House of Robert Bloomfield, President of Athens Manufacturing
Backstory and Context
Robert L. Bloomfield was heavily influential in Athens, but his influence hinged on the economic prowess of the textile manufacturing industry. Textile manufacturing was a big industry in the antebellum American South, but that was not the case when Athens Manufacturing was originally constructed. Before the Embargo Act of 1807, it was not at all a viable industry. Cheap imported textiles were very prevalent, making local production of textiles very inefficient. After the Embargo Act, the War of 1812, and the 1828 “Tariff of Abominations,” American manufacturing grew, even overtaking the cottage manufacturing operations that many southerners initially preferred.
Athens Manufacturing was among these operations. Launched in 1833 by a collection of Athens citizens, its intent was expressly stated to be textile manufacturing. Robert Bloomfield would arrive in Athens in 1849, and within less than twenty years he would be effectively running Athens Manufacturing. Robert Bloomfield was already involved in the business of selling clothing, but as he steadily amassed tracts of land and capital in Athens, his power and wealth increased. As the outbreak of the American Civil War loomed, Bloomfield moved his entire stock of clothing into Atlanta and continued business in the South during wartime. In 1864, he purchased a controlling stock in Athens Manufacturing and became chief agent. He continued to operate as president of the company for thirty three more years. In 1897 (at age 72), he declined to run again for president of Athens Manufacturing, having run the company into debt with an electrification scheme bankrolled by company money. Ashbury H. Hodgson took his position. Ultimately, Athens Manufacturing would continue to operate until the late 1940s.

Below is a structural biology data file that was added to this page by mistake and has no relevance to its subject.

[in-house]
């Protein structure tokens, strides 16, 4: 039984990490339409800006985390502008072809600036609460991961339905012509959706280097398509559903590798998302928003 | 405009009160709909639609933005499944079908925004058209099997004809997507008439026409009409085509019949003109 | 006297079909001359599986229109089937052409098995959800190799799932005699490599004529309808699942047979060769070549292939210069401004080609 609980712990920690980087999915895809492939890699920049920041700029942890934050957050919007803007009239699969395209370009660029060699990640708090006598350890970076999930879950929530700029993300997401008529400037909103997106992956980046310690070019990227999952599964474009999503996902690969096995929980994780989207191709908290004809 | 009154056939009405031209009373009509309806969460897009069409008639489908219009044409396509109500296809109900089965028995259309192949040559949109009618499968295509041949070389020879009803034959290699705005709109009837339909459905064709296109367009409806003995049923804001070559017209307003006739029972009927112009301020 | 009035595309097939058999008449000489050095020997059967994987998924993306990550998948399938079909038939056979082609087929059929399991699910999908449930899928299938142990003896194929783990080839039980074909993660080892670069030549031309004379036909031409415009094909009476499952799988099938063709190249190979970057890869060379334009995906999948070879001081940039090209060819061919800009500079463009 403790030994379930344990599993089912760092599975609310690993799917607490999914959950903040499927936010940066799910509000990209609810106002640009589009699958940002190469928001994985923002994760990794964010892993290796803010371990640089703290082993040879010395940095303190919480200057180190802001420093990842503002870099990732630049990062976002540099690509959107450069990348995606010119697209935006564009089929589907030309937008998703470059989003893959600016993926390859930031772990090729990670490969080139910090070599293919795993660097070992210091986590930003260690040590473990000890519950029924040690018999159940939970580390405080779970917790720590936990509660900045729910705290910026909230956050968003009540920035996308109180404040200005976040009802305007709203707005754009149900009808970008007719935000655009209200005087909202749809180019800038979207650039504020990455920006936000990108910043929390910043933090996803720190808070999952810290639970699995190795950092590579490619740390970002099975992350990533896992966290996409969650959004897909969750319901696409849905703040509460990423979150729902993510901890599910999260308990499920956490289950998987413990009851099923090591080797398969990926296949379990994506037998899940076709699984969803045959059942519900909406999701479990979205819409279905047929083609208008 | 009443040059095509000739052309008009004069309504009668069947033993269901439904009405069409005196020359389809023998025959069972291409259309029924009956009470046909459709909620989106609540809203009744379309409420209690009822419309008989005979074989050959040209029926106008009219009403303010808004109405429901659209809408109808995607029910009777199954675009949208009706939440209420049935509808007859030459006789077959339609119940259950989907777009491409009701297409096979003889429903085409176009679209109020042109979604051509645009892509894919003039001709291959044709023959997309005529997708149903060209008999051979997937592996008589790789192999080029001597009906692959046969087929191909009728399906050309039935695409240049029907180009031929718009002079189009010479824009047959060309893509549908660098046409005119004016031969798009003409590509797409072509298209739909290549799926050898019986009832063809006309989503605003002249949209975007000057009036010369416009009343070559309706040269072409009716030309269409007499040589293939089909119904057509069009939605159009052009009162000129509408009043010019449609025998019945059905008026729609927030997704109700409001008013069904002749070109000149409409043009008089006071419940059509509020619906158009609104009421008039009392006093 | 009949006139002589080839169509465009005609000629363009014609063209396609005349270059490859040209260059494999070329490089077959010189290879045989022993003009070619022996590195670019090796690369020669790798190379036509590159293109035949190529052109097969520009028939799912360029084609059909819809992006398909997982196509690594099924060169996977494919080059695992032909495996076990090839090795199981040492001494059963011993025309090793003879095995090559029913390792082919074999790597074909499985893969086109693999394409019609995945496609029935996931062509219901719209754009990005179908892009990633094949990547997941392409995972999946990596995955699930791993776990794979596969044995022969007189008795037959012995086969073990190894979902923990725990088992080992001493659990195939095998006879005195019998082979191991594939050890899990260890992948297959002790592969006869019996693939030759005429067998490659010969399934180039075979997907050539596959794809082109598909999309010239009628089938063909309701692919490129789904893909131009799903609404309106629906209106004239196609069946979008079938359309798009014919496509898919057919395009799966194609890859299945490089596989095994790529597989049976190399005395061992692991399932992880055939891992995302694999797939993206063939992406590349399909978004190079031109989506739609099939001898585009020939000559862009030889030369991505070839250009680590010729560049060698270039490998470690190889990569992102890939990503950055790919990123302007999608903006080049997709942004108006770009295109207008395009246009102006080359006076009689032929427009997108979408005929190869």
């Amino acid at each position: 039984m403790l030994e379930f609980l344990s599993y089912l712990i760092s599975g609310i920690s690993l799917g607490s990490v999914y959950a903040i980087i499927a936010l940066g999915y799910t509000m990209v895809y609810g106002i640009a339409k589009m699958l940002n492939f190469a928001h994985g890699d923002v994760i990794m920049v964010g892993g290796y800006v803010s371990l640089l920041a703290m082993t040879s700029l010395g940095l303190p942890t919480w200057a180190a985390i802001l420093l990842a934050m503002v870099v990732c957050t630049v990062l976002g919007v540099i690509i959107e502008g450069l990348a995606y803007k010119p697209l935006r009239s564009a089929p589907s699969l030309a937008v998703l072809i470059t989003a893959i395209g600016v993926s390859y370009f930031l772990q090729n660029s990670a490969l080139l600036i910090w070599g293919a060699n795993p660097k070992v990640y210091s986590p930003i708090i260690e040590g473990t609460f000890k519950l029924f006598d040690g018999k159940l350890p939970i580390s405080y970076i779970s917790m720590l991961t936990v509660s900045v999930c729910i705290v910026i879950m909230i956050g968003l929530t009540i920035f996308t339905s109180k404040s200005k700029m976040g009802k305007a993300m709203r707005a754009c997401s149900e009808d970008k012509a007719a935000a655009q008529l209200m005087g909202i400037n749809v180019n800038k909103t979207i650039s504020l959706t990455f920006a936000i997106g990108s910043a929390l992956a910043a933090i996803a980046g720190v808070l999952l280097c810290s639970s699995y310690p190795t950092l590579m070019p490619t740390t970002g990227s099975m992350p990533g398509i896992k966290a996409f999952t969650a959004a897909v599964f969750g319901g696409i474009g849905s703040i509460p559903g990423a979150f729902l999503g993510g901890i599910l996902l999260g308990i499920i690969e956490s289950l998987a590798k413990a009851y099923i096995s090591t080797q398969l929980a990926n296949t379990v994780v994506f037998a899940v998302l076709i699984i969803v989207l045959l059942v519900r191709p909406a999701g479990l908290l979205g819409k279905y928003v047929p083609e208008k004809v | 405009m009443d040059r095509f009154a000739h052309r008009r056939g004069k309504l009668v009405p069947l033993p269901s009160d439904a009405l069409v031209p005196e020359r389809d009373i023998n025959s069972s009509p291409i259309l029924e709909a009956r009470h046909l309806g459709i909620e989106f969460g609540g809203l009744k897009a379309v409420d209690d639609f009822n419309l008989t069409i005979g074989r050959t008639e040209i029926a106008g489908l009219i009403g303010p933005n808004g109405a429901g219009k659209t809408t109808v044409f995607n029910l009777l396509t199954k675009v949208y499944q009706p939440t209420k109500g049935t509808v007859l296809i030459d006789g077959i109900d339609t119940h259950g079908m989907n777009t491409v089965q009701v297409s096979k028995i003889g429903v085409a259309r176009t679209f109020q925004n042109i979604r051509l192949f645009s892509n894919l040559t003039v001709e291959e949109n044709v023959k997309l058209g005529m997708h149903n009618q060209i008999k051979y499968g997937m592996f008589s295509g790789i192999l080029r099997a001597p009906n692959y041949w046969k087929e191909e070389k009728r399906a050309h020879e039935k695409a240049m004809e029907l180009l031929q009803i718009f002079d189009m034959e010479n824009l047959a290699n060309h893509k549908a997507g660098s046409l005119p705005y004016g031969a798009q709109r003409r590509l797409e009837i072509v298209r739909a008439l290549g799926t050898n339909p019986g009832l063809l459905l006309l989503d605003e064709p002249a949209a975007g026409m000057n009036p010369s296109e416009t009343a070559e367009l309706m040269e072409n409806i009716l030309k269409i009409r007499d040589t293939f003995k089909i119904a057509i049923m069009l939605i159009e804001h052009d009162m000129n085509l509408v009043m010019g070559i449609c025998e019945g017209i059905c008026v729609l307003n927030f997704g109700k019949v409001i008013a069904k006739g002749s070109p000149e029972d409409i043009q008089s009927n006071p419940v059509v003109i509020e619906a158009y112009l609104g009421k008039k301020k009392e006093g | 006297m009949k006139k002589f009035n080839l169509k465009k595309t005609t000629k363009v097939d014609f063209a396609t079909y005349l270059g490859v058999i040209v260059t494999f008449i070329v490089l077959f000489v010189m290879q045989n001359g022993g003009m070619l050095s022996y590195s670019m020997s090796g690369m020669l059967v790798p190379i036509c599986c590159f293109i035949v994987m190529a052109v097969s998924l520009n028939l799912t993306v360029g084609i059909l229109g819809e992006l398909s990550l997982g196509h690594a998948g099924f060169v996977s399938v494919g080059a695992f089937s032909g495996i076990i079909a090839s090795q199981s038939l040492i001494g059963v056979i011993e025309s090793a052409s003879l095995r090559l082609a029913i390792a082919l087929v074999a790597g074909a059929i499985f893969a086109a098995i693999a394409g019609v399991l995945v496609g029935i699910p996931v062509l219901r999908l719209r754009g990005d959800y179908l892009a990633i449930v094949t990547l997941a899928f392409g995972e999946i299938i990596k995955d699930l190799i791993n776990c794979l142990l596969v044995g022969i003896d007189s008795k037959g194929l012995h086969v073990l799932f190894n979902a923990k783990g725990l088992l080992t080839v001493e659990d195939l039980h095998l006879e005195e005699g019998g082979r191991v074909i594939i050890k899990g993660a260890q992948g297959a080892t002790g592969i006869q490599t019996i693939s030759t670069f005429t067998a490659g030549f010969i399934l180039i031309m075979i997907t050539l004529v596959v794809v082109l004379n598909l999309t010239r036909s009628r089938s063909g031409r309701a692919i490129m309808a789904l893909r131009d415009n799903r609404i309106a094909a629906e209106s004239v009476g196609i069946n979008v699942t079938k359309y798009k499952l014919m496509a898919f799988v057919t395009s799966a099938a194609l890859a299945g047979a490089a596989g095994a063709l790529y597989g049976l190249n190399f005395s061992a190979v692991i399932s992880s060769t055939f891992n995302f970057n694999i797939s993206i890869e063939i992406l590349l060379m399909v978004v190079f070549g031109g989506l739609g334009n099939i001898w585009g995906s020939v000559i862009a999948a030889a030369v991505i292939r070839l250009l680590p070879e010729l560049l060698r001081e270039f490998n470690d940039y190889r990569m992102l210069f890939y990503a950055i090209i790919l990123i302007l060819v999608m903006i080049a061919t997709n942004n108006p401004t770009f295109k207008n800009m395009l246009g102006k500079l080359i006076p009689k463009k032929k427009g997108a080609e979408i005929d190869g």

Although Athens Manufacturing would fall into receivership under his watch, Bloomfield's maintained his reputation as one of Athens' leading citizens. An article in the Atlanta Constitution appropriately called him “a citizen who [had] done his full duty in building up the material interests of Athens.” Not only was he a pioneer in the textile business, but at several points, Bloomfield showed himself to be a dedicated member of the Athens community. He owned a successful pottery, which made sewer pipes among other things, in addition to the textile mill, and he bankrolled the construction of St. Mary's Church so his employees would have a place to worship (R.E.M.'s first performance was in the church in 1980). Bloomfield expanded Athens Manufacturing to the Confederate Armory building (now UGA Surplus) in 1870, helping Athens restart its economy the wake of the Civil War, and Bloomfield's extensive land purchases allowed him to lay the foundations for some of the more successful new neighborhoods in the area. For example, in the 1880s, he was responsible for setting up a popular suburb (named after him) east of Milledge Avenue. Today, Bloomfield Street still stands as a testament to the role of Robert L. Bloomfield in the economic development of post-Civil War Athens.
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